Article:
As Amazon continues to expand in healthcare, politicians have raised concerns about how the e-commerce giant might use or share people’s health information with other Amazon entities. U.S. Senators Elizabeth Warren of Massachusetts and Peter Welch of Vermont, both Democrats, sent a letter to Amazon CEO Andy Jassy in June asking about what consumer data Amazon Clinic is collecting and how it’s being used. Ayogu says there’s no data sharing between Amazon Clinic and the rest of Amazon. “It's a walled garden,” he says. “Your health information stays completely separate from your kind of information on the consumer side of Amazon.”
he reason why Amazon Clinic is such an interesting experiment is because one of the big takeaways from research into healthcare price transparency initiatives is that information alone is not enough to make it happen. When hospitals, employers or insurers offer price transparency tools, they are only used by a very small subset of patients, says Christopher Whaley, an economist at RAND Corporation and professor of health policy at Brown University. That’s often because patients aren’t on the hook for their total healthcare costs. Right now, though, that’s not the case for Amazon. “Where everything's outside of insurance, then any savings from shopping go directly back to the patient,” says Whaley. “This is a much stronger incentive to care about prices.”
Gloria Lau, cofounder and CEO of Hello Alpha, says she hopes that customers will not only consider cost and timing for services, but will also take quality into account. “As a consumer, I don't want to just look at what's the cheapest and fastest,” she says. “I want to know, do you treat me well? Did my issue get resolved? Am I getting healthier?”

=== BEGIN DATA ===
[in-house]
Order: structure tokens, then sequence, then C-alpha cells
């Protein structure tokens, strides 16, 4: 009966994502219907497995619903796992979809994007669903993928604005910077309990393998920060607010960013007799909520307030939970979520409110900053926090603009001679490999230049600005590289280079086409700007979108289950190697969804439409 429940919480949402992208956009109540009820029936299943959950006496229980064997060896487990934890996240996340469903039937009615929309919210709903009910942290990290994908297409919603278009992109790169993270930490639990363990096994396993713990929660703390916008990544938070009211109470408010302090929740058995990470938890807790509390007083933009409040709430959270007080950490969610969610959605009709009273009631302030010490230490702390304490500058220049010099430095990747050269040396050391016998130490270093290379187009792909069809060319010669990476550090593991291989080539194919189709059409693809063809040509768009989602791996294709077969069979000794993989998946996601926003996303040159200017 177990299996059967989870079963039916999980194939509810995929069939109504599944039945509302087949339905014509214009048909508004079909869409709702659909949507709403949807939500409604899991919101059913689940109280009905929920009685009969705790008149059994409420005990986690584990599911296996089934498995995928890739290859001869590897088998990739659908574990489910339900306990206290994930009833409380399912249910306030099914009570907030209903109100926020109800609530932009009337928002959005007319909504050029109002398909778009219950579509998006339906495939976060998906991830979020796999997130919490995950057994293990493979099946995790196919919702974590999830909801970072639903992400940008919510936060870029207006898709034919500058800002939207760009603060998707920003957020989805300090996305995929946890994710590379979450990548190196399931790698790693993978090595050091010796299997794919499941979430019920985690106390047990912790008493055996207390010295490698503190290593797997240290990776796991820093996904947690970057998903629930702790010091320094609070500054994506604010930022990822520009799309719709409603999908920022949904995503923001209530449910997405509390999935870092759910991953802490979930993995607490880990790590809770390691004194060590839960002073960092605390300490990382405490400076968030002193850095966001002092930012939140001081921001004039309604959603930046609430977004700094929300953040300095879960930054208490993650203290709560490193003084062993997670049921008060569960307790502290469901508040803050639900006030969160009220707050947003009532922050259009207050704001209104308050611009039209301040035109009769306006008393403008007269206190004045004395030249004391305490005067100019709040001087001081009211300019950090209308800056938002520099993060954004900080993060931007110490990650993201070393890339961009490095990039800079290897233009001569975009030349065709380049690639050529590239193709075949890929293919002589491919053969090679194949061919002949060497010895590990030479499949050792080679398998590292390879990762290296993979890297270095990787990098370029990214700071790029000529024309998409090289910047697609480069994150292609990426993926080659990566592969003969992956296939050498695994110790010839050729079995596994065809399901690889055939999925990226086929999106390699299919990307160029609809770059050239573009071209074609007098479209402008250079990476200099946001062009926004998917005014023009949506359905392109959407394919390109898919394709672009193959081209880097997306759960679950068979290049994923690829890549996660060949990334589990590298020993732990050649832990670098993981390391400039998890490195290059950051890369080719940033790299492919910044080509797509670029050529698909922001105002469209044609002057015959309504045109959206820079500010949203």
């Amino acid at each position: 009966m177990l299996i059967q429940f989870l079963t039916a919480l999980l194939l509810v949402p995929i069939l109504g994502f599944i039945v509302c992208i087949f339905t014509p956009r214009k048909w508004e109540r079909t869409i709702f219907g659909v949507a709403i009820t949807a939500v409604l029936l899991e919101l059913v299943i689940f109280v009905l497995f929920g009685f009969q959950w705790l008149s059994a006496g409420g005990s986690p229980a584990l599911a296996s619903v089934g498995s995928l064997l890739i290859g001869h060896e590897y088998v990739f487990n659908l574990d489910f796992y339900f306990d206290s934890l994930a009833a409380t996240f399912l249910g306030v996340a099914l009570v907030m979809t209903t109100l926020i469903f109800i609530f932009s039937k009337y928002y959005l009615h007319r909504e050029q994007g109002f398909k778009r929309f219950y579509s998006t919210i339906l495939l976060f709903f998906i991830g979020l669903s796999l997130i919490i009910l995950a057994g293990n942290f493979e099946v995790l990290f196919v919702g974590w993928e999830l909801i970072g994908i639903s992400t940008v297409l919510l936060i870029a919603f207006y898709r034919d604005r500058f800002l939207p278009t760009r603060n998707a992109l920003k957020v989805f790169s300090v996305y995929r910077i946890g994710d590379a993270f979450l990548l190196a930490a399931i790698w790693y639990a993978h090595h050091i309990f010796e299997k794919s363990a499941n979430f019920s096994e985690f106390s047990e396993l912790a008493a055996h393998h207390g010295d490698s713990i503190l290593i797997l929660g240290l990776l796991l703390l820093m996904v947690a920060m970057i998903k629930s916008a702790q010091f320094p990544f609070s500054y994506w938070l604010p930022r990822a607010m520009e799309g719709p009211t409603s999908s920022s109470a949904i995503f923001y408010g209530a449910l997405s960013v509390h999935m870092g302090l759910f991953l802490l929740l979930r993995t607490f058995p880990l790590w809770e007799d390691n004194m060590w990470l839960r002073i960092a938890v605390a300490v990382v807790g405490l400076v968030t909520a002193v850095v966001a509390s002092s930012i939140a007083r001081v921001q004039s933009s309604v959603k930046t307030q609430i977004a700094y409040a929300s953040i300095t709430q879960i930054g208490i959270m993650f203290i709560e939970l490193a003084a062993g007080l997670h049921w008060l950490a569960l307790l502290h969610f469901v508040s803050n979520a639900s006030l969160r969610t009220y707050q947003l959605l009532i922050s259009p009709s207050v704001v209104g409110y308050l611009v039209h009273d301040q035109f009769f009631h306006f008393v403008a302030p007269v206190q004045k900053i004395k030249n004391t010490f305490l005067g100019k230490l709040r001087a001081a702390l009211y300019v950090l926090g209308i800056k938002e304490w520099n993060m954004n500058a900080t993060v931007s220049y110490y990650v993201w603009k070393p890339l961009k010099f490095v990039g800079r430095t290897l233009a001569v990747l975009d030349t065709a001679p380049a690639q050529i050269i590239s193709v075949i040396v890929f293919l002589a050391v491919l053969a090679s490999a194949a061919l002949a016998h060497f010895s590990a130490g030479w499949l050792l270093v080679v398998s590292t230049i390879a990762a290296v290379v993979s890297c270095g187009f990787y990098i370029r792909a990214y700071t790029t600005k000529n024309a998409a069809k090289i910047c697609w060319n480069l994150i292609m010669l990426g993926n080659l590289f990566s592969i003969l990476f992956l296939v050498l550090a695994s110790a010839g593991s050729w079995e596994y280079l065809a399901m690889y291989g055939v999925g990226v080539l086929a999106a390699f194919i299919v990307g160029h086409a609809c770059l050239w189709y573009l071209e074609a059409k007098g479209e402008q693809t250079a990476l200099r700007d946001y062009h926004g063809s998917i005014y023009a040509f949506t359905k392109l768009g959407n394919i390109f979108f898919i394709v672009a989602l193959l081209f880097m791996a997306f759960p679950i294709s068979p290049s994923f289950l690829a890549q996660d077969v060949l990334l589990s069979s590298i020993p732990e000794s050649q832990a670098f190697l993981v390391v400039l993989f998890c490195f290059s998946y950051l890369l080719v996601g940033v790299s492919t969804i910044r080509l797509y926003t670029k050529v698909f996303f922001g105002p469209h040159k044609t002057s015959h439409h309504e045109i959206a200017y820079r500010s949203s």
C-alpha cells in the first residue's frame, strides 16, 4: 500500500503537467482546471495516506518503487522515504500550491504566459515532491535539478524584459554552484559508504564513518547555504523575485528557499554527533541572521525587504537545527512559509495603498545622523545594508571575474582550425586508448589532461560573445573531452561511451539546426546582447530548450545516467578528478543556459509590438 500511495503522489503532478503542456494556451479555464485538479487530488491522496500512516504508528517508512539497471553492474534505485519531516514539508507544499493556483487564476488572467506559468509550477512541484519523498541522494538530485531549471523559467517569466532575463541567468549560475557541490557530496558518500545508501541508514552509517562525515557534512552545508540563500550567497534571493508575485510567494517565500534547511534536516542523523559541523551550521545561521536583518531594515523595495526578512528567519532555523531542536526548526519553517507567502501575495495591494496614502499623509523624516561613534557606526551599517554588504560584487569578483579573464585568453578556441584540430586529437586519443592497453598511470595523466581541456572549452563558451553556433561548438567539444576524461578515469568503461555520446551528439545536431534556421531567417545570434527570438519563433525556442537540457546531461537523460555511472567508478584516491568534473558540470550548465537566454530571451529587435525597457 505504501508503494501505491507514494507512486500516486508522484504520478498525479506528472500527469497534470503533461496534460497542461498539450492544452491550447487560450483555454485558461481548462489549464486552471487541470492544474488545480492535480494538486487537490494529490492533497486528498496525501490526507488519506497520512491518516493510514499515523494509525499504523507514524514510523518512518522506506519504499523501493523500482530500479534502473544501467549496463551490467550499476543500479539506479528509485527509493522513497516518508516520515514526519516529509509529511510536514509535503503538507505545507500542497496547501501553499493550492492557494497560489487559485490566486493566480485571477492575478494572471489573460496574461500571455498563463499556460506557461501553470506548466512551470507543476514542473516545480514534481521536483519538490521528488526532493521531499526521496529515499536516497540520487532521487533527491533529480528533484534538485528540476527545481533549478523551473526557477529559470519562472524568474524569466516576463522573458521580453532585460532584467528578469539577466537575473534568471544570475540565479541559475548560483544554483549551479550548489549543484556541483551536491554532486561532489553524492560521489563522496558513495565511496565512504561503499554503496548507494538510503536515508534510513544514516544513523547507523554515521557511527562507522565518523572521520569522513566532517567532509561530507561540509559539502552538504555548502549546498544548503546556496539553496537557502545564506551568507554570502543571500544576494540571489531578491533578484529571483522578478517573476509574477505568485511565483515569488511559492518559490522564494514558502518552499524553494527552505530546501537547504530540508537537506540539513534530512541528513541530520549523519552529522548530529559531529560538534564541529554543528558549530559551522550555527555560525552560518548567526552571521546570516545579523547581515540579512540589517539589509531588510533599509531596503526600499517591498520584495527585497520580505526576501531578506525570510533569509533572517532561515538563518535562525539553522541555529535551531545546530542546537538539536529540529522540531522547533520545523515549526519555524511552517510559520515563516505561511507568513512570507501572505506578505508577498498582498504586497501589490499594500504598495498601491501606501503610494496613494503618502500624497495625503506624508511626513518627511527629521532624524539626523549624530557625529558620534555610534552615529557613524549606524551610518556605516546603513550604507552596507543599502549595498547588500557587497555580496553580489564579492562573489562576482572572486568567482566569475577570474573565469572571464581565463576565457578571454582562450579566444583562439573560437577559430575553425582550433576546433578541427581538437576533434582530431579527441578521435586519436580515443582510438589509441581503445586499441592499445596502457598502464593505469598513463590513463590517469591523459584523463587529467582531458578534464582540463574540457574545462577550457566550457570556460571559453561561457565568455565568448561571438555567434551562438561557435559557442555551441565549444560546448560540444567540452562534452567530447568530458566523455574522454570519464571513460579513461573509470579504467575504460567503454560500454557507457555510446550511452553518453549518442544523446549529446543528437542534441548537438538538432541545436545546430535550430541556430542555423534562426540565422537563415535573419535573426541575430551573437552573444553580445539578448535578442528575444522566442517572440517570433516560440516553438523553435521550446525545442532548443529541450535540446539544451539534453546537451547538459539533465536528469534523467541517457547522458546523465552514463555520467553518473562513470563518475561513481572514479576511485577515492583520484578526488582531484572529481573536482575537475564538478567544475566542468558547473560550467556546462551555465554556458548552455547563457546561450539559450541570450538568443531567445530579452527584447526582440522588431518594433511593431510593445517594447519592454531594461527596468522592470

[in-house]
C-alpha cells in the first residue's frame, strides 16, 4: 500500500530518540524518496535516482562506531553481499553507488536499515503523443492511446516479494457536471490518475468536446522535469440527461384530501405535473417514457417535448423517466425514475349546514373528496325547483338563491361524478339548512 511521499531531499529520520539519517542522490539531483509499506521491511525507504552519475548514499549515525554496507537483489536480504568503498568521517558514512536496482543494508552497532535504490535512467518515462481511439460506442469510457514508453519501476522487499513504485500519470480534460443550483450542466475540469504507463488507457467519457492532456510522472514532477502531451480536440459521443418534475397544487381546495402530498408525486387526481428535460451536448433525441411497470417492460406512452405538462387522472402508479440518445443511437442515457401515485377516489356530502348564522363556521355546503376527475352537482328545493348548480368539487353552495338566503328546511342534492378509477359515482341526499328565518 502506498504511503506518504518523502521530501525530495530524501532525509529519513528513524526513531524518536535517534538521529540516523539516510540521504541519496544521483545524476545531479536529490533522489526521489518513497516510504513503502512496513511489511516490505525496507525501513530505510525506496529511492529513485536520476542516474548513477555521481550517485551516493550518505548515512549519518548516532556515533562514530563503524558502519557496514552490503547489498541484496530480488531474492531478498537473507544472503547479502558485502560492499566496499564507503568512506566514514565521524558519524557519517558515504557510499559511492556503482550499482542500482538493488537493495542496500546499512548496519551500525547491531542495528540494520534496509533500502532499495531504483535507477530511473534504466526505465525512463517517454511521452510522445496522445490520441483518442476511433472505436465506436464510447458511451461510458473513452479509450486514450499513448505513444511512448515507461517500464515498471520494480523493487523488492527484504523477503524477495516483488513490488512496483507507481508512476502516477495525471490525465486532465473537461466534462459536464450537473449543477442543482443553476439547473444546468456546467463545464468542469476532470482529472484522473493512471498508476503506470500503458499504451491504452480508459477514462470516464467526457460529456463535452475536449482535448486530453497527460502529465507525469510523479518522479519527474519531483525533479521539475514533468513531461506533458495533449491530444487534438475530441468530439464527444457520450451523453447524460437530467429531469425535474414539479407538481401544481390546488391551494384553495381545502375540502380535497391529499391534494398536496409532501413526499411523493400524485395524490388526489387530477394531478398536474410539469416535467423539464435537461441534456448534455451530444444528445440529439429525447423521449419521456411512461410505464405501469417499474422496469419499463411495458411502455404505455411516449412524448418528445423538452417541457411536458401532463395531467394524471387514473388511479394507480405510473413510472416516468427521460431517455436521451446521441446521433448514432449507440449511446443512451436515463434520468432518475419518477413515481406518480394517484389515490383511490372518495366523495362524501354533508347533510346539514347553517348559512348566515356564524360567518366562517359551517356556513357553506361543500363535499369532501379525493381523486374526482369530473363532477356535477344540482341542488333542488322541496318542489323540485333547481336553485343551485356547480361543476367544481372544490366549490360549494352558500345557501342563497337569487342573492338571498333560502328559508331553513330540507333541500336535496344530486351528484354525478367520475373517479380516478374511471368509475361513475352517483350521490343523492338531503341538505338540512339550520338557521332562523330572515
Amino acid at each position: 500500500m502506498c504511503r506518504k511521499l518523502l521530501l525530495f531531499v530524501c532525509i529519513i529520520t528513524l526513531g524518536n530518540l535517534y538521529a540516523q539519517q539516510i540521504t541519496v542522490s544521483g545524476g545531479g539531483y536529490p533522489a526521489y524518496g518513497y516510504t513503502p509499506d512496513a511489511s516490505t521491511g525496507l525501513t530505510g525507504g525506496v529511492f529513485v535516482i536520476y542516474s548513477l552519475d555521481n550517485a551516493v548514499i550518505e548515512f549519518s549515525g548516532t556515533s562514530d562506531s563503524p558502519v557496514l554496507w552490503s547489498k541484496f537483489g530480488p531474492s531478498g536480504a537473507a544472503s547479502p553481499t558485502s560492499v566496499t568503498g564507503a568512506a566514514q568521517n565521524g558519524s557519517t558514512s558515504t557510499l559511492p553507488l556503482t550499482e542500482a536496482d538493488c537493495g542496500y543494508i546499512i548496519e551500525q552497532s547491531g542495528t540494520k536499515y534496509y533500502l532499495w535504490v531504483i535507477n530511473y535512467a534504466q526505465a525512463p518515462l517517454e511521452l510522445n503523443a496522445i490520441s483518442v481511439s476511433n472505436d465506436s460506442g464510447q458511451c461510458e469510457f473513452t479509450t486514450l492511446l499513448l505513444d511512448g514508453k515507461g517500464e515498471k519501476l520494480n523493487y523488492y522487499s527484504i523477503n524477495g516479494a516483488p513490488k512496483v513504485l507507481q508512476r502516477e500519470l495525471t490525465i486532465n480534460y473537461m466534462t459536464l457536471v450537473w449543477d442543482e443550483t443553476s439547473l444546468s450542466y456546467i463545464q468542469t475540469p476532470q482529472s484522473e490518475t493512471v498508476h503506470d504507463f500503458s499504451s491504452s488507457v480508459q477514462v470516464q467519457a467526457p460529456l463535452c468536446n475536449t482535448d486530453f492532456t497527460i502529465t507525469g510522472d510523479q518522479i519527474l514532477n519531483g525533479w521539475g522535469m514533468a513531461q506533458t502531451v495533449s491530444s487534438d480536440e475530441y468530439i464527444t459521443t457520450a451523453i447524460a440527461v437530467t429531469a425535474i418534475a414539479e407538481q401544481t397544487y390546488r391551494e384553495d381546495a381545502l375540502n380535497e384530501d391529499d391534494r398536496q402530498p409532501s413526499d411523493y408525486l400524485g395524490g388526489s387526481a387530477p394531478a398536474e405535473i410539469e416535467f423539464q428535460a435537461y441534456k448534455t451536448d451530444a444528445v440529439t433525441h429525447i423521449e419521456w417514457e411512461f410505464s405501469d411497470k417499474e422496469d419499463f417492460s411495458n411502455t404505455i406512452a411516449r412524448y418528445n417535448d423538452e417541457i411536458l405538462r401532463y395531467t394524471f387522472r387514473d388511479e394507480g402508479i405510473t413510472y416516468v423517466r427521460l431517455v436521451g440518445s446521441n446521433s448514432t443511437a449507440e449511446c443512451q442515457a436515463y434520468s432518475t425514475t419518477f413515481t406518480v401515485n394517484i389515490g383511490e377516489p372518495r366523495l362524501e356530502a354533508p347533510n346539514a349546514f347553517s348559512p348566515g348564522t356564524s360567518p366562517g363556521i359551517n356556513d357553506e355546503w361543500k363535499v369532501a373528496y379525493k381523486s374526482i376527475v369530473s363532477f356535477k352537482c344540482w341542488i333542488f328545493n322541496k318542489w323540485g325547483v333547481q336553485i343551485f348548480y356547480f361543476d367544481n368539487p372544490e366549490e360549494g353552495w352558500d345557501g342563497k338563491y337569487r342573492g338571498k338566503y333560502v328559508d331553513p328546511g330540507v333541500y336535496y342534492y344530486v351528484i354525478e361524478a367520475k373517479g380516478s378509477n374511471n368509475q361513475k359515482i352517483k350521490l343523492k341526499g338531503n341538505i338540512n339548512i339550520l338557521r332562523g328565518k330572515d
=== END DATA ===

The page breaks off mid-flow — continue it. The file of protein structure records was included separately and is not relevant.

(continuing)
With vendors able to see each other’s prices, there’s a question of if undercutting each other on price could also affect quality. Whaley says he’s not concerned about a race to the bottom. On the contrary, he thinks price competition would actually be welcome in the healthcare market. But one of the biggest issues to scaling Amazon’s model, he says, is that the majority of people in the U.S. use some kind of insurance to access healthcare, whether it’s private or government-funded.
Ayogu hints that accepting insurance could be in Amazon Clinic’s future. “Do I think that having insurance is another way to make things even more affordable? I agree completely,” he says. He also suggests that Amazon Clinic is working through the regulatory complexity around Medicare and Medicaid patients. “That is complexity that I want us to be able to unravel,” says Ayogu. “We absolutely want to serve those customers, because there's a lot of need there.”hen ordering a hamburgermazon has launched manyThe Startups Behind Amazon Clinic: Curai Health The Startups Behind Amazon Clinic: WheelThe Startups Behind Amazon Clinic: SteadyMDThe reason why Amazon ClinicThe Startups Behind Amazon Clinic: Hello AlphaMORE FROM FORBES